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Homework Help: Normalising wave functions.

  1. Dec 20, 2009 #1
    1. The problem statement, all variables and given/known data

    A particle of unit mass moving in an infinite square well, V=0 for |x|<= a , V=∞ for |x|>a , is described by a wave function u(x) = Asin(3πx/a).

    (i) If I normalise the wave function, what is A?

    (ii) And what is the energy of state described by this wave function?

    3. The attempt at a solution

    (i) Normalised the wave function by saying it is only valid from 0<x<=a and every where else is 0.

    So I square the wave function, integrate it and I get:

    A²a = 1 --> 1/√a

    (ii) And the energy of state decribed by this wave function would be 9h²/8ma² , since we know its on n=3.

    What Im puzzled about is if the width of the well is 2a or a? I know it is 'a' because the denominator of the wave function tells me it is. But when I use the general formula of:

    A= √(2/L) I know L = a so I instead get:

    A= √(2/a) which isn't true?

  2. jcsd
  3. Dec 20, 2009 #2


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    Homework Helper

    Why only [itex]0 < x \le a[/itex]? Take another close look at that question to figure out the range over which the potential is non-infinite.

    The form of the wave function tells you nothing, in general, about the width of the well. You have to get that from other information in the problem - the width of the region in which the potential is zero.
  4. Dec 20, 2009 #3
    Your result is close but awkward on the first part. Go back and redo the integral. You should get the square root of 2 divided by a, not 1 divided by a. The bounds of integration are 0 to a. Given what you've presented here, the width of the well is a.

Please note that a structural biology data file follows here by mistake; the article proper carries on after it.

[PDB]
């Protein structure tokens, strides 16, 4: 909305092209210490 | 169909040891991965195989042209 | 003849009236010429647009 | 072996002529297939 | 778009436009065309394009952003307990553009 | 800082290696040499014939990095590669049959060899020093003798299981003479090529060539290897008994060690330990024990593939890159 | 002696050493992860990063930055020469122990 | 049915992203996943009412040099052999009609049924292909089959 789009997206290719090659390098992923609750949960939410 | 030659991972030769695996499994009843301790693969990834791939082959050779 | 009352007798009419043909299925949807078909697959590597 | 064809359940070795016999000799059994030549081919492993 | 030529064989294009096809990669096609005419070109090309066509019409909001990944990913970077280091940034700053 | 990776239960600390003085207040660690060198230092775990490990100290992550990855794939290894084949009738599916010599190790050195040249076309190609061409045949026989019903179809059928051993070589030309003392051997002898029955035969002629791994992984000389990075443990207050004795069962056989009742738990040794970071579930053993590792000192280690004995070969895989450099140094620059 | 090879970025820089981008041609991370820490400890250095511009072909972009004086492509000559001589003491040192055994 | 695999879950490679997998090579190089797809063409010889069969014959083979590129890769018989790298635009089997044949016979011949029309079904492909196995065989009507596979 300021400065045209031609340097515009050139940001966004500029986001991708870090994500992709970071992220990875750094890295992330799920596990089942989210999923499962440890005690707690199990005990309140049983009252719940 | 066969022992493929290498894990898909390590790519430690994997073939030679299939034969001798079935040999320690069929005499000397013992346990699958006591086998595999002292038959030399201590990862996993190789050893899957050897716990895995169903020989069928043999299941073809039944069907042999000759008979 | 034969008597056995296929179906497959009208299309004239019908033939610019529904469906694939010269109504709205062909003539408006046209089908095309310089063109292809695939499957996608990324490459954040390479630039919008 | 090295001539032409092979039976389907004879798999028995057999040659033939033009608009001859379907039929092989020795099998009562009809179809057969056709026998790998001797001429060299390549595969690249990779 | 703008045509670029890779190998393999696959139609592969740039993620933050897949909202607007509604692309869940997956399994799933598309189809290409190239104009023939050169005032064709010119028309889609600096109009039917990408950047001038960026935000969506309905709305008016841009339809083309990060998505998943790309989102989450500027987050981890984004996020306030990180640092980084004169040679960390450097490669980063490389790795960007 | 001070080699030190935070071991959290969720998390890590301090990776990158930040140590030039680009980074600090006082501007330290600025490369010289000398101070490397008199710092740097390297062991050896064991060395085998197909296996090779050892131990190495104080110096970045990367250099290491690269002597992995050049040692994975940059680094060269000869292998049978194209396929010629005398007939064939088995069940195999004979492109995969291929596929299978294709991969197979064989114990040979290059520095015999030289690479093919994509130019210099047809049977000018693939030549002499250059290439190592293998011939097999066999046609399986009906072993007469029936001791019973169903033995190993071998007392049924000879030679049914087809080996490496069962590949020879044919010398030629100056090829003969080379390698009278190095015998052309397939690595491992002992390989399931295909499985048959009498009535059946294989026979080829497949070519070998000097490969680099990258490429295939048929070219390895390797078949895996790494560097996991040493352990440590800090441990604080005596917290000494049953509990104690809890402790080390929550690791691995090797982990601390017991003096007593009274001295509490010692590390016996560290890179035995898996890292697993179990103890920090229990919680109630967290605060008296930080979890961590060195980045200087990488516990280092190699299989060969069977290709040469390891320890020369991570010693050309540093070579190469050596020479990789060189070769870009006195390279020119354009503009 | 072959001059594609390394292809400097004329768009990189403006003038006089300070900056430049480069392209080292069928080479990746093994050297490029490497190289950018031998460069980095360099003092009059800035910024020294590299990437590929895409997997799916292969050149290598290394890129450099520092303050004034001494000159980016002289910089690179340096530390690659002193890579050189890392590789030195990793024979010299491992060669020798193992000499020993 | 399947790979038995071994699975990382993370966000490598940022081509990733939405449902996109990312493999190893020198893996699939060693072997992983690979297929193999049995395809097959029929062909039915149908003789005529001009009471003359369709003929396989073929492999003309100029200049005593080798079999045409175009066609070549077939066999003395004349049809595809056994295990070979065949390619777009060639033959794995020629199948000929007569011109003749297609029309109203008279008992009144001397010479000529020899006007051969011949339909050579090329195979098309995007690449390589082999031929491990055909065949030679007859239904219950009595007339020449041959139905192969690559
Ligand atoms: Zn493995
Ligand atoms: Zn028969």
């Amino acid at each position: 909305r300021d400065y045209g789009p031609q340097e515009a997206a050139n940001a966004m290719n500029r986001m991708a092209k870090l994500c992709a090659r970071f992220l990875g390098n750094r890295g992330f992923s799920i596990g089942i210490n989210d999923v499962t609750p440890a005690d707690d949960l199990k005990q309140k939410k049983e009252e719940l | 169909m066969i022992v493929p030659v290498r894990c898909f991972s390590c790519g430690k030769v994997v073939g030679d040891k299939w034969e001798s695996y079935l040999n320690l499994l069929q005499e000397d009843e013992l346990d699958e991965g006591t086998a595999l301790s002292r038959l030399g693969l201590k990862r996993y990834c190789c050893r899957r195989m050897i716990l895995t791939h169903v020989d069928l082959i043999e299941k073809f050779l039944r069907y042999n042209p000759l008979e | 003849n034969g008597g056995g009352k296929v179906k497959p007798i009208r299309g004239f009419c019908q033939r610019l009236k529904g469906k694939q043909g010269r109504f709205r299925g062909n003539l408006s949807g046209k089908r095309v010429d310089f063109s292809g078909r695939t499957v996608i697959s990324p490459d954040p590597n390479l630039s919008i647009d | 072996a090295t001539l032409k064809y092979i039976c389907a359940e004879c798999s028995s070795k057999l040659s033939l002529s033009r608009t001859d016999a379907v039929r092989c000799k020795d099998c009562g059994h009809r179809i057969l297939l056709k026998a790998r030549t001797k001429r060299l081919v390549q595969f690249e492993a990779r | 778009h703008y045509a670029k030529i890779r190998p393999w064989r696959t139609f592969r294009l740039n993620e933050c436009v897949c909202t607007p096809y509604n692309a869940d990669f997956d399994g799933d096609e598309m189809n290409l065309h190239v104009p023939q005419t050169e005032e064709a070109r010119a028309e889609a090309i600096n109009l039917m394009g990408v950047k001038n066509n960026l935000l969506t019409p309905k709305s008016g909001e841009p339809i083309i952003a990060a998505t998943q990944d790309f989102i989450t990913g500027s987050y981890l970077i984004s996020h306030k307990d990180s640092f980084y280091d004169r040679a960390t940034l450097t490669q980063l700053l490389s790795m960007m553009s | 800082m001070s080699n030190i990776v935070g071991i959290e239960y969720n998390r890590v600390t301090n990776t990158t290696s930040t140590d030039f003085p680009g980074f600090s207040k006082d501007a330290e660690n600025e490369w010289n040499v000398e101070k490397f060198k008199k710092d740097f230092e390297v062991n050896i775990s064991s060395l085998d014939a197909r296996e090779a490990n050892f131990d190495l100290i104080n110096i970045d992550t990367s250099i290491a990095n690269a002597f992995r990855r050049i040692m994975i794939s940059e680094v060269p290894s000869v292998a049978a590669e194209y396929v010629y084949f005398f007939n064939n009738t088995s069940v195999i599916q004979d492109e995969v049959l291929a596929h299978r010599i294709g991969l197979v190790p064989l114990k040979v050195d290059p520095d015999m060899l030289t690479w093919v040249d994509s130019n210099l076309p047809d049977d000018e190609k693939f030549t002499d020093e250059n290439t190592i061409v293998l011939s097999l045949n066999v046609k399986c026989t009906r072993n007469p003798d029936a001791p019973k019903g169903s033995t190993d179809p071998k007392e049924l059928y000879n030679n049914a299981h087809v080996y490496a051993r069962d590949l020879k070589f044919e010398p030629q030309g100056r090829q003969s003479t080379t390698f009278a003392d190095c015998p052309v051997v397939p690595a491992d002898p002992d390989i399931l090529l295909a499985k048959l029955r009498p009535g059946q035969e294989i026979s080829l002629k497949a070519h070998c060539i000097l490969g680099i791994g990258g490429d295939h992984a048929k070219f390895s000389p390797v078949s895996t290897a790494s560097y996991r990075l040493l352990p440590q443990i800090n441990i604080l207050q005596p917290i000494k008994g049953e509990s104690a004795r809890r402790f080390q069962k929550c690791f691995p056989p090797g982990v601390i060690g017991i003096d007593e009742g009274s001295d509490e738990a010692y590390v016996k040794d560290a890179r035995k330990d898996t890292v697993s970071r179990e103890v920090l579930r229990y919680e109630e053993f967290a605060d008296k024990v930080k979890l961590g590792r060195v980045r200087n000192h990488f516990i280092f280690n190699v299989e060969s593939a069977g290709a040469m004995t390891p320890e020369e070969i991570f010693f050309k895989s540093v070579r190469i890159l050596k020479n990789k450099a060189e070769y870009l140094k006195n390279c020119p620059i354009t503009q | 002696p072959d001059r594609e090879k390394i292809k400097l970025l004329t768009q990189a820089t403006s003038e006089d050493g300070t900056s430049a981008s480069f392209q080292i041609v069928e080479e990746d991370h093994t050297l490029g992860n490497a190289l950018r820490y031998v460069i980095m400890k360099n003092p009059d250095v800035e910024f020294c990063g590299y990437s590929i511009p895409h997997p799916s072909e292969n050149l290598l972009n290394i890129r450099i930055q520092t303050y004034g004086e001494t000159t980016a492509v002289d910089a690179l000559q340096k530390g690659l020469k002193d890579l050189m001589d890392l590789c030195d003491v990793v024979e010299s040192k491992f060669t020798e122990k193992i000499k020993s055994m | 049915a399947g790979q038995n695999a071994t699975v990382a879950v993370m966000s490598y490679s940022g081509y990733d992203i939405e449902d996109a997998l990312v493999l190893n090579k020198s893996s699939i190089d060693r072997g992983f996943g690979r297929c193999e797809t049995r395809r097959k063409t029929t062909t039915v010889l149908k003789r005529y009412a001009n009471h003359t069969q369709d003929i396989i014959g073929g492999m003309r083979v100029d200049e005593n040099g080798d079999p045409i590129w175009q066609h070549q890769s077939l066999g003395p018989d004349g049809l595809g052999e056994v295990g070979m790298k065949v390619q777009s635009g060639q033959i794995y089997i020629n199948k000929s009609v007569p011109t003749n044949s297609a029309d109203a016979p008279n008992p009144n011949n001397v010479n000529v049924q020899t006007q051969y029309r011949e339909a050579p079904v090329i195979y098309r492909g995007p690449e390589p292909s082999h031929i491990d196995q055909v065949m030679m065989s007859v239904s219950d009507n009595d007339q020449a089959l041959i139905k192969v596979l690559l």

You have the right idea for the second part, but it should be:

    [tex]E = 9\pi^2h^2/(2ma^2)[/tex]
  5. Dec 20, 2009 #4
    It's actually from -a< x <a which will give a well of width 2a.

    If I integrate now this will become 2a(A²) = 1 --> 1/√2a

    But If I use A= √(2/L) I know L = 2a so I instead get:

    A = √(1/a)

    Im clearly going wrong somewhere
  6. Dec 21, 2009 #5
    Probably posting your integration helps others to spot your mistakes.

    if you really do not see it on your own.

    Well you probably remember cos^2 + sin^2 = 1, so integrating over full peroids of a sine squared (or cosine squared) gives you half of the peroid length.
  7. Dec 22, 2009 #6
    For the first part the answer is A=1/√a
  8. Dec 24, 2009 #7
    Yea it was a mistake I made with the integration, I finally got the correct answer. Is the energy state for this wave function simply:


    since we know n=3 from the wave function given?
  9. Dec 24, 2009 #8
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